If your machine is connected to a local area network, you may be able to boot it over the network from another machine, using TFTP. If you intend to boot the installation system from another machine, the boot files will need to be placed in specific locations on that machine, and the machine configured to support booting of your specific machine.
You need to setup a TFTP server, and for many machines, a BOOTP server .
Unlike the Open Firmware found on Sparc and PowerPC machines, the SRM console will not use RARP to obtain its IP address, and therefore you must use BOOTP for net booting your Alpha. You can also enter the IP configuration for network interfaces directly in the SRM console.
The Trivial File Transfer Protocol (TFTP) is used to serve the boot image to the client. Theoretically, any server, on any platform, which implements these protocols, may be used. In the examples in this section, we shall provide commands for SunOS 4.x, SunOS 5.x (a.k.a. Solaris), and GNU/Linux.
To get the TFTP server ready to go, you should first make sure that
tftpd is enabled. This is usually enabled by having
something like the following line in
tftp dgram udp wait nobody /usr/sbin/tcpd in.tftpd /tftpboot
Debian packages will in general set this up correctly by default when they are installed.
Look in that file and remember the directory which is used as the
argument of in.tftpd; you'll need that below. The
-l argument enables some versions of
in.tftpd to log all requests to the system logs;
this is useful for diagnosing boot errors. If you've had to change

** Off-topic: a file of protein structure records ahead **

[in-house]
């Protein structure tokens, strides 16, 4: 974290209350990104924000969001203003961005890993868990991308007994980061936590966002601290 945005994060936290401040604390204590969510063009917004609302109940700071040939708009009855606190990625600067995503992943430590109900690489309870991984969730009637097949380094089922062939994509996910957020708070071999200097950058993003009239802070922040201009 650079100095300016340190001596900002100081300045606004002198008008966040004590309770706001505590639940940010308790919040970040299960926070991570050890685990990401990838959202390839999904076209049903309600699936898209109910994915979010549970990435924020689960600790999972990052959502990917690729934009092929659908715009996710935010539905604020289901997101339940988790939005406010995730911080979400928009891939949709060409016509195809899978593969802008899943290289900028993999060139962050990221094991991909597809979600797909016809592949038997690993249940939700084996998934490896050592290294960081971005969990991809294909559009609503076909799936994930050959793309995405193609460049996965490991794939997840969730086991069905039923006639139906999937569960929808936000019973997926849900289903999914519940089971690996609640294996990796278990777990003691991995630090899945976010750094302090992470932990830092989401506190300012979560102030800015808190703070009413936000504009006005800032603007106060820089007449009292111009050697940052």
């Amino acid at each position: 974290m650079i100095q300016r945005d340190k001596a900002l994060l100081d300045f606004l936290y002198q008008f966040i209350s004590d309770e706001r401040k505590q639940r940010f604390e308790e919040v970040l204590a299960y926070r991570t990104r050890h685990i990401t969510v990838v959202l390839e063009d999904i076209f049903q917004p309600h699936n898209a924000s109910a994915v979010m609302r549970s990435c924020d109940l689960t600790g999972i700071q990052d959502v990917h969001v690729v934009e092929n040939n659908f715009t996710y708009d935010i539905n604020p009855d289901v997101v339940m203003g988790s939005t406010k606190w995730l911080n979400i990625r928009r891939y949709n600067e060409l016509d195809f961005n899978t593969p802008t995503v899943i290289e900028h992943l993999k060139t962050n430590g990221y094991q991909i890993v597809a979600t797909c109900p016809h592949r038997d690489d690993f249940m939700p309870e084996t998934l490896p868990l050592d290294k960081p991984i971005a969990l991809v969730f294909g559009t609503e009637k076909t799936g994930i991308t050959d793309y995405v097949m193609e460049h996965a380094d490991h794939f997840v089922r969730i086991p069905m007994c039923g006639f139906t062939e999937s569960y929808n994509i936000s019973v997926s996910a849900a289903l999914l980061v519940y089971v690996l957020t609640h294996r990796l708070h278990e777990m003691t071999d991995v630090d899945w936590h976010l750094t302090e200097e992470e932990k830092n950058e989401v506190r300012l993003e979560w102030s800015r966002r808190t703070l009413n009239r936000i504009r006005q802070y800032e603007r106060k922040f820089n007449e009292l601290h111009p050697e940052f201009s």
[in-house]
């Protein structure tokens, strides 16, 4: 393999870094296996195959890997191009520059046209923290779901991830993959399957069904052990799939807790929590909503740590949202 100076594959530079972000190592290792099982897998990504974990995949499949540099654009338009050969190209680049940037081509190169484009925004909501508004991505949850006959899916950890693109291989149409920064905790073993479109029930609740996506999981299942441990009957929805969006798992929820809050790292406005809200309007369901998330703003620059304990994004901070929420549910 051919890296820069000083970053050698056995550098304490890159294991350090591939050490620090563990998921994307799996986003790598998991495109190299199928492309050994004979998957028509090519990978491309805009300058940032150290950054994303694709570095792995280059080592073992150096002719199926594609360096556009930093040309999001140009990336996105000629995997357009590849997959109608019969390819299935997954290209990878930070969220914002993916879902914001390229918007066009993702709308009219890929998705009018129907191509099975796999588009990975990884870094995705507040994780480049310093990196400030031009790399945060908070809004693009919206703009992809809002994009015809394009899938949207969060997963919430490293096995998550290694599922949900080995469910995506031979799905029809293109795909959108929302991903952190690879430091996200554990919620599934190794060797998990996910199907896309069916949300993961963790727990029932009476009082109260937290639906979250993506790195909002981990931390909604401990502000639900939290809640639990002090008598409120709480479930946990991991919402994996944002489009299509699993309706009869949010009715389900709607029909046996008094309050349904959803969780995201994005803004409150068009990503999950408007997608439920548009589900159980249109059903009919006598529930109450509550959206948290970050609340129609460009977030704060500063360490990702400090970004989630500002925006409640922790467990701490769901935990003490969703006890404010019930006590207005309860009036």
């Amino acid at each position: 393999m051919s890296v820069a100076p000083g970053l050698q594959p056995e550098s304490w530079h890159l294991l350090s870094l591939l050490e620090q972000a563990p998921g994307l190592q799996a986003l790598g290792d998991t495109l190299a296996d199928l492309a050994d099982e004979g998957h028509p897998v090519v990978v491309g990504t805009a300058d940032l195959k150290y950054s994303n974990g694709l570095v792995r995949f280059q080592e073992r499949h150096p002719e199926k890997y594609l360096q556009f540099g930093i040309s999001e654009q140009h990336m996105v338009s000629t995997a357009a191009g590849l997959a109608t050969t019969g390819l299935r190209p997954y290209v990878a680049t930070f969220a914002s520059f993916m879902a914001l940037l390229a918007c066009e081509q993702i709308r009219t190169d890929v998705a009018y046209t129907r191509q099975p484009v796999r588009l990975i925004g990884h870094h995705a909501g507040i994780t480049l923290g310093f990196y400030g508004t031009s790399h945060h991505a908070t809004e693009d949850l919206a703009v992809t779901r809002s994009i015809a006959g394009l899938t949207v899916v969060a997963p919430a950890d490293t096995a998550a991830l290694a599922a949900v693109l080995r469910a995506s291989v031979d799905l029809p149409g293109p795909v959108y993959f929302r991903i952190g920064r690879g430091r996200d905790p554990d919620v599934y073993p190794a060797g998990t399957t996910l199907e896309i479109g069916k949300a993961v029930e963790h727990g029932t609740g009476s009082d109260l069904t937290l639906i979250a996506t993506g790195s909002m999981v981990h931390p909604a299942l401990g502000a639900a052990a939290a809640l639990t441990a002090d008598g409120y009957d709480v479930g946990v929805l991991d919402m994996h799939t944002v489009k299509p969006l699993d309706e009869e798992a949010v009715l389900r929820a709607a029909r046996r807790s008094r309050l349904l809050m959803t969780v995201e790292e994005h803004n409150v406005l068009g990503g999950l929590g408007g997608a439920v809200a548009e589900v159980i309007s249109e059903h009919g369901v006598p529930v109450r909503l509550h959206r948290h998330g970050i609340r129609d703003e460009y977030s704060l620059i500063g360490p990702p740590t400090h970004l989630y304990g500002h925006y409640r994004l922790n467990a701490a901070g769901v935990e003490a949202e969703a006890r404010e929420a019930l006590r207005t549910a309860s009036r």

/etc/inetd.conf, you'll have to notify the
running inetd process that the file has changed.
On a Debian machine, run
reload; on other machines,
find out the process ID for inetd, and run
kill -HUP .
Next, place the TFTP boot image you need, as found in
Section 4.2.1, “Where to Find Installation Images”, in the tftpd
boot image directory. Generally, this directory will be
/tftpboot. You'll have to make a link from that
file to the file which tftpd will use for booting a
particular client. Unfortunately, the file name is determined by the
TFTP client, and there are no strong standards.
On Alpha, you must specify the filename (as a relative path to the
boot image directory) using the
to the SRM
boot command, or by setting the
BOOT_FILE environment variable. Alternatively,
the filename can be given via BOOTP (in ISC dhcpd,
filename directive). Unlike Open
Firmware, there is no default filename on SRM, so
you must specify a filename by either one of
 Alpha systems can also be net-booted using the DECNet MOP (Maintenance Operations Protocol), but this is not covered here. Presumably, your local OpenVMS operator will be happy to assist you should you have some burning need to use MOP to boot Linux on your Alpha.